Major application determination times in Bristol take 27 weeks, over double government target

  • Major planning submission determination times in Bristol are faster than London
  • South Gloucestershire is a star performer taking just 14 weeks to approve major planning applications
  • Across the UK, 55 per cent of LPAs surveyed say under-resourcing is now a significant challenge
  • 65 per cent of applicants in the UK are happy to pay more to shorten waiting times

The average time taken to determine major planning applications in Bristol and the surrounding area is 27 weeks, down 13 per cent from 29 weeks in 2013-2014, according to the fourth Annual Planning Survey from the British Property Federation and GL Hearn, part of Capita plc.

Overall approval rates in Bristol and the surrounding area rose 4 per cent year-on-year to an average of 86 per cent, slightly above London’s average of 84 per cent. North Somerset approved every major application whilst South Gloucestershire and Bristol City also approved in excess of 90 per cent over the past 12 months.

The survey also found a 0 per cent change in the number of major application determinations, with 88 per cent being approved. However, although major applications stayed flat in Bristol and the surrounding area, there are variations amongst Local Planning Authorities. Whilst Bristol City has remained relatively stable (-2 per cent), declines in North Somerset and Bath (-12 per cent and -19 per cent respectively) have been counterbalanced by strong growth in South Gloucestershire with determinations up from 27 to 44 (+63 per cent).

South Gloucestershire not only grew in terms of the volume of major planning applications determined, but also saw a 60 per cent reduction in typical determination times, down to just 14 weeks. Across the UK, South Gloucestershire came joint second fastest alongside Tameside and Newham for time taken to determine major planning applications. Sutton was the quickest area, taking just 13 weeks.

When looking at reasons for the length of time it takes to approve major planning applications, both developers and local authorities across the UK identified a lack of resource within planning departments as a key barrier to development. The majority of developers believe higher planning fees might be part of a potential solution, helping local authorities shorten waiting times and improve performance.

Both public and private sector respondents to the survey expressed concern with the lack of resources available to local planning authorities. Over half (55 per cent) of local authorities across the UK say under-resourcing is a significant challenge and half (50 per cent) believe the planning system is not operating as well as it was in 2010.

Across the UK a significant 75 per cent of applicants were dissatisfied with the length of time a planning application takes – up from 71 per cent last year. The survey found that approximately two thirds (65 per cent) of applicants in the UK would be happy to pay more to shorten waiting times.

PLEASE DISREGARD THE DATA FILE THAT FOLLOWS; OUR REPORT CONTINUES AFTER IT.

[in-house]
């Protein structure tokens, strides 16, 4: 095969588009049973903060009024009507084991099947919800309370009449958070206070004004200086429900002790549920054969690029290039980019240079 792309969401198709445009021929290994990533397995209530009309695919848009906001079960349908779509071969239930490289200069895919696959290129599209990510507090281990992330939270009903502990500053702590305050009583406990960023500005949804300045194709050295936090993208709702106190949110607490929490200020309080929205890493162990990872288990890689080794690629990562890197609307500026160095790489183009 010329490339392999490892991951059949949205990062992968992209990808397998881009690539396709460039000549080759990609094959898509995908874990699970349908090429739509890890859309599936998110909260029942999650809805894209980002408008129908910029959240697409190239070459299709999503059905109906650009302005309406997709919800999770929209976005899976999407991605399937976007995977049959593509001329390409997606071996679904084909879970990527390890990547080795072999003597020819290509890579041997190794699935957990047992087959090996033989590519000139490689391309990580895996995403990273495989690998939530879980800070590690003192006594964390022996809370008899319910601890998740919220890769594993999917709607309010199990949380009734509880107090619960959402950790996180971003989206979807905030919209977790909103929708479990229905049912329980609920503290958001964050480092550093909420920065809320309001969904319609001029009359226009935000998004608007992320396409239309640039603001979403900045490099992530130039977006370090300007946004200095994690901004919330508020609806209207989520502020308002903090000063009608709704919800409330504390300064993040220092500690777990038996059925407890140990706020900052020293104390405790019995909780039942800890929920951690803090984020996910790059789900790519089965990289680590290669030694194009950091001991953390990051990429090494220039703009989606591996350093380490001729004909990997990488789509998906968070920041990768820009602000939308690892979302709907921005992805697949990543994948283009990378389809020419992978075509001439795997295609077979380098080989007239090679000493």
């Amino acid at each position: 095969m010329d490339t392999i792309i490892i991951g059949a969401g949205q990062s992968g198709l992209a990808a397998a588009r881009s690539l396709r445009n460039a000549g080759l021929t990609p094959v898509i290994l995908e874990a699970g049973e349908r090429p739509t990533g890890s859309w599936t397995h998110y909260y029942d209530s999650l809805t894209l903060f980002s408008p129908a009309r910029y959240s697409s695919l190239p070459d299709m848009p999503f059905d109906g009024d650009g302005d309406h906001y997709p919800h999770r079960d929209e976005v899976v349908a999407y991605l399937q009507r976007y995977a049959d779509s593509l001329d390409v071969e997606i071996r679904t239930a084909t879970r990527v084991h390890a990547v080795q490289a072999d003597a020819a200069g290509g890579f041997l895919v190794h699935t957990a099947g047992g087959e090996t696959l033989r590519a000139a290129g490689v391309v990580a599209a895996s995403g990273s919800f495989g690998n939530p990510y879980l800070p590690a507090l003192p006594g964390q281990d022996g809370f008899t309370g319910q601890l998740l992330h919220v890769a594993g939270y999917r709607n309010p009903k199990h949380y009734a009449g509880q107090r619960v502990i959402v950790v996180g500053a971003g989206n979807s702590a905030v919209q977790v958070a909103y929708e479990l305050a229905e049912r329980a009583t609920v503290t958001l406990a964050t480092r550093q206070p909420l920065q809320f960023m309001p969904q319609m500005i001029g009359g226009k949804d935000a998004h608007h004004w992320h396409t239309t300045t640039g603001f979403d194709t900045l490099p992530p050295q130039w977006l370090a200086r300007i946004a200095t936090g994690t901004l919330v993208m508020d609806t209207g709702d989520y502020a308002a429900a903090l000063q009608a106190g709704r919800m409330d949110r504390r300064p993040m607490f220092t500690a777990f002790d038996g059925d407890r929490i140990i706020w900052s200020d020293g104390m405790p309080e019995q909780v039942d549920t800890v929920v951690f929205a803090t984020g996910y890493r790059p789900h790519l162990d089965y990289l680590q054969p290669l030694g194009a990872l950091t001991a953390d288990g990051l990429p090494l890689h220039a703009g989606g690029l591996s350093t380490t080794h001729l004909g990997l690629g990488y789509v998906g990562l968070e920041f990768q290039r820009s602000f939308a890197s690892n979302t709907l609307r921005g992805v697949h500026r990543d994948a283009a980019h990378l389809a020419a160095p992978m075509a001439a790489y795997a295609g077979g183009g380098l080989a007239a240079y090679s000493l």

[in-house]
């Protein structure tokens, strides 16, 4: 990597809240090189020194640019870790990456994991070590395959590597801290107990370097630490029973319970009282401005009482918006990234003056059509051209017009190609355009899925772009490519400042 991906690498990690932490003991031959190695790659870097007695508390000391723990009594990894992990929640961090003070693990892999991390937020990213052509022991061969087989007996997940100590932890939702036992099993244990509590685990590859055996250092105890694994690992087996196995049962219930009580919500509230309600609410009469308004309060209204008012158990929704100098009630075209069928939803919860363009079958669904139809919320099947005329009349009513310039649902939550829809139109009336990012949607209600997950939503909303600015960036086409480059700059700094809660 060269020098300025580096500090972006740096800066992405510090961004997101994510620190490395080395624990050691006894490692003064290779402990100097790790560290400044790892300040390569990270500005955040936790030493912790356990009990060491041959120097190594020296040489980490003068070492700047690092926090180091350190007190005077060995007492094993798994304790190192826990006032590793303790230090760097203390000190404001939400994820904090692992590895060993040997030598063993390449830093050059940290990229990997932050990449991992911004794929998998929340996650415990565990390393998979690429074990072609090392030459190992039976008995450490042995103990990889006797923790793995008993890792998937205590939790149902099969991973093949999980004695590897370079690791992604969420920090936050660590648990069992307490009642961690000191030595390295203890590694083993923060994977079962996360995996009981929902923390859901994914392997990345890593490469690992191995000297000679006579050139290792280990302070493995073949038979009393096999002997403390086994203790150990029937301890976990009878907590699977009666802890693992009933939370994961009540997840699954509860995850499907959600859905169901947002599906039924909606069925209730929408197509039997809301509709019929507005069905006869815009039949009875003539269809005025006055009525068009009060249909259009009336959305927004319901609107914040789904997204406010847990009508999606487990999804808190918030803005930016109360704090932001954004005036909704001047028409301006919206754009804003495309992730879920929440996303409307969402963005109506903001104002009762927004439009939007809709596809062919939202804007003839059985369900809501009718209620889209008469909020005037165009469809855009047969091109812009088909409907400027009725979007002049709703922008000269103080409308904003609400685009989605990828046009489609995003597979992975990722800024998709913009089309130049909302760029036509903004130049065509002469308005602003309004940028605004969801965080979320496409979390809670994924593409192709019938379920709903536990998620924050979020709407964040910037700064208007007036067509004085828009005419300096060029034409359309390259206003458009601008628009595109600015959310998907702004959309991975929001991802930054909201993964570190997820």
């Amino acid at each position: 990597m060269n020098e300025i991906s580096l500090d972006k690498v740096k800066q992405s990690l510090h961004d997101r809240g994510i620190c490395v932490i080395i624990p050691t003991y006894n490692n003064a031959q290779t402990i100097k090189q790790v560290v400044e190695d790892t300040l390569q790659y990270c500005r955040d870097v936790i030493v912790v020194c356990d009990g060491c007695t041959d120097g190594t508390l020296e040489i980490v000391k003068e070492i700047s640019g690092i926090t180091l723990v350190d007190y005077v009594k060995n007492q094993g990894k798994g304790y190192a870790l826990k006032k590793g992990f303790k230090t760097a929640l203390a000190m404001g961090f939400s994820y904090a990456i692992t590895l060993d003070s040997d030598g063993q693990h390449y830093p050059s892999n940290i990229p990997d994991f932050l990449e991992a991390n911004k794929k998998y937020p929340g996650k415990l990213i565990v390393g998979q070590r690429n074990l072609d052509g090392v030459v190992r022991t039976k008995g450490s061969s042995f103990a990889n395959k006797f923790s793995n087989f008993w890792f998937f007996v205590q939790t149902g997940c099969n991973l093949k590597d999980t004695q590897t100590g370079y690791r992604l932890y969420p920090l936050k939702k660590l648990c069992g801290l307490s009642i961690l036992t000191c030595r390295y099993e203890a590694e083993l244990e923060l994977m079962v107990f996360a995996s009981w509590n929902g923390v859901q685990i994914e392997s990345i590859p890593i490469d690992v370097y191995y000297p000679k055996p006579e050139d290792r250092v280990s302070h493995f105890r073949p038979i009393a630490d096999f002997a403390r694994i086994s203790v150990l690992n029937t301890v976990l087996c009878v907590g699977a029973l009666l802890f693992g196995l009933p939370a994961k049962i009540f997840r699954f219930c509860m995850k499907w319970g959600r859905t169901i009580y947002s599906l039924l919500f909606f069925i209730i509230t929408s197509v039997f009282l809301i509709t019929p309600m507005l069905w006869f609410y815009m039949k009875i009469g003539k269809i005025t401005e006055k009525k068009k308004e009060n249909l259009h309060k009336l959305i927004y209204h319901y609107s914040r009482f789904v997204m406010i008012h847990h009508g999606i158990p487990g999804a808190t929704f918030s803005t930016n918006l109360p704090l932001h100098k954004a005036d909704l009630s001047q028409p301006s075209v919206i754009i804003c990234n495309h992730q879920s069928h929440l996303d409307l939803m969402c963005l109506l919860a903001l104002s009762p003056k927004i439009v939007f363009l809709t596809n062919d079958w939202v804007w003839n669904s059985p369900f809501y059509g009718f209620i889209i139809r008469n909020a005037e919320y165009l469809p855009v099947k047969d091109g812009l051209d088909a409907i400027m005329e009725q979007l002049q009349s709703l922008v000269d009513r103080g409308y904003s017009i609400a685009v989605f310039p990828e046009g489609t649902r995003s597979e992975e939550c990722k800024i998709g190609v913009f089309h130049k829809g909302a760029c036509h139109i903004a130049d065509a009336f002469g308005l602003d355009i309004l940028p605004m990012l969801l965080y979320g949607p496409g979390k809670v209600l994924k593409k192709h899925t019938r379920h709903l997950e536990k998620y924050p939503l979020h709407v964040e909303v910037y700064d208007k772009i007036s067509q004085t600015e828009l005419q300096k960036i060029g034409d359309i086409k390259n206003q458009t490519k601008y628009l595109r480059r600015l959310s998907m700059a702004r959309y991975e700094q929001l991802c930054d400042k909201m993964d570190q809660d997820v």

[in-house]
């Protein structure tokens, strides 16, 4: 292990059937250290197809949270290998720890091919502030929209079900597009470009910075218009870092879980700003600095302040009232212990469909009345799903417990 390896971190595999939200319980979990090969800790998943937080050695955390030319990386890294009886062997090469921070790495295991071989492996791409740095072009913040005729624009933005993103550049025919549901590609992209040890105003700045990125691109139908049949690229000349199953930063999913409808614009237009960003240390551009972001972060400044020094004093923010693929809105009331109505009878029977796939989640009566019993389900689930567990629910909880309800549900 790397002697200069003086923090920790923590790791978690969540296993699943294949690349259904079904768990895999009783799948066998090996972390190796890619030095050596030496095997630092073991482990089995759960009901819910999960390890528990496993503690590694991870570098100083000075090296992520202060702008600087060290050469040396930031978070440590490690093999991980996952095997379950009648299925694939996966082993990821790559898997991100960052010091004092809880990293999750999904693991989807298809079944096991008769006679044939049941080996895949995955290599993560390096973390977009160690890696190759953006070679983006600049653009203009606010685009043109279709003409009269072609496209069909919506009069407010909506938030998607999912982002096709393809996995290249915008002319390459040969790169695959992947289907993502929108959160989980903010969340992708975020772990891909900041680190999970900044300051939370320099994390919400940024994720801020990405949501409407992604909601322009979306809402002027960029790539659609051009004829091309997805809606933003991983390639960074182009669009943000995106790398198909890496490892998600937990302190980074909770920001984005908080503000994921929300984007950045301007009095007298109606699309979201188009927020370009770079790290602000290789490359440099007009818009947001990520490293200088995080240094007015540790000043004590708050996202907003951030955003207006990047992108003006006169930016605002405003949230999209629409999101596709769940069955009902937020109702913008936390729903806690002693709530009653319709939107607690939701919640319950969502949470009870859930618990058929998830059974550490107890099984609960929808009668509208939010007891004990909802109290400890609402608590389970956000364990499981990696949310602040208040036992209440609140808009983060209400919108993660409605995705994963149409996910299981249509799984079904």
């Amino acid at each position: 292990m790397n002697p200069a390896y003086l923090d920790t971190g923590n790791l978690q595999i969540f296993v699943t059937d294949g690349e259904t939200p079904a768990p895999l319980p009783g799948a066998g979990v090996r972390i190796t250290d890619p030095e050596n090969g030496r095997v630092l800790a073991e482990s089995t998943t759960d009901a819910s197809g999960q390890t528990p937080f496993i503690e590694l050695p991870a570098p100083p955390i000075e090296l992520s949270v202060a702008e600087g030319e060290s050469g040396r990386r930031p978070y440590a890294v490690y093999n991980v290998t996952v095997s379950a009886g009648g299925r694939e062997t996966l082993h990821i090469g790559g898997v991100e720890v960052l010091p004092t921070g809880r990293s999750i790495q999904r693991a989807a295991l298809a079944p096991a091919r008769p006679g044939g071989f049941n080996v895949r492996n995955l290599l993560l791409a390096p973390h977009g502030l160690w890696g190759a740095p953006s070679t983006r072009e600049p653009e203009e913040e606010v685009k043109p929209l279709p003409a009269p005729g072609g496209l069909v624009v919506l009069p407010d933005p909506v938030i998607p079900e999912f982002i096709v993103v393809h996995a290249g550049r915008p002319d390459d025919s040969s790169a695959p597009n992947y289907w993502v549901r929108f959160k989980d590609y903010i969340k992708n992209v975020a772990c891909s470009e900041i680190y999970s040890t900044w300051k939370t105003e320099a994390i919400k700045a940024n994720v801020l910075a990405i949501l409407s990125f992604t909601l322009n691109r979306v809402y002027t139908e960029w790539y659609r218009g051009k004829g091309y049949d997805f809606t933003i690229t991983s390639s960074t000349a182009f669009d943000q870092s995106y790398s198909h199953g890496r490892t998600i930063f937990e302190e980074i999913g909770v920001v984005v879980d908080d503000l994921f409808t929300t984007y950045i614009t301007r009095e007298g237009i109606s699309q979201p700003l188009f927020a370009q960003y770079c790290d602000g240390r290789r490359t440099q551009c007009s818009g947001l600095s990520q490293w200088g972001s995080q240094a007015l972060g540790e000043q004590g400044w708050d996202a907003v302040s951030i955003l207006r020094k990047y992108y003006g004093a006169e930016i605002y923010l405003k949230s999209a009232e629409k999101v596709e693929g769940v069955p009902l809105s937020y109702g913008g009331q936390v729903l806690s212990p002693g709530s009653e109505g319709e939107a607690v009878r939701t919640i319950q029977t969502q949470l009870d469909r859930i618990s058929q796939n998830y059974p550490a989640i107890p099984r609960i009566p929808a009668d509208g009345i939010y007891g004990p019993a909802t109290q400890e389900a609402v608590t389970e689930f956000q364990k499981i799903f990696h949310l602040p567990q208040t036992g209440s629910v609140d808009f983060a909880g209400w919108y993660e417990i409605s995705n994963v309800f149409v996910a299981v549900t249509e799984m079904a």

Commenting on the findings of this year’s Annual Planning Survey, Tony Clements, GL Hearn’s Regional Head of Residential Planning, said:

“Local Planning Authorities in Bristol and the West of England should be commended for their efforts to keep the planning process moving forward. The survey highlights South Gloucestershire as a ‘star performer’, and the average time to determination across Bristol and the surrounding area decreased overall. The performance compares favourably to average determination times achieved in the capital. However, the time taken is still double the government’s target and this year’s survey highlights the need for more resources to support performance objectives.

“It should be a national objective to ensure that planning authorities across the country have the right people with the right skills and powers in place to drive forward a growth agenda – and that the system is able to release the right resources when needed. For their part, developers need to speak with a single voice – and make it clear what levels of service they need and how much they are prepared to pay for it.

“There is an urgent need to find bold new solutions to this shared challenge. Further streamlining of the system may well be part of the solution but to get Britain planning to enable growth requires comprehensive investment and collaboration. This is an industry-wide issue that needs tackling; the public and private sectors have a joint responsibility to ensure that the planning system can operate to support and deliver rather than stifle economic growth.”

Melanie Leech, chief executive at the British Property Federation, commented:

“This report shows quite clearly that local authority planning departments are struggling to cope as a result of the efforts to find savings across the public sector, and that this is having a negative impact on local authorities’ ability to deliver a timely and efficient service.

“The fact of the matter is that an effective planning system is crucial to enabling regeneration and development, and if government wants to meet the housing challenge and develop the commercial buildings that support our economy, it is going to need to take action.

“The report shows that there is potentially scope for the private sector to plug this gap, and we urge the government to begin a dialogue with the property industry to see how this might be taken forward.”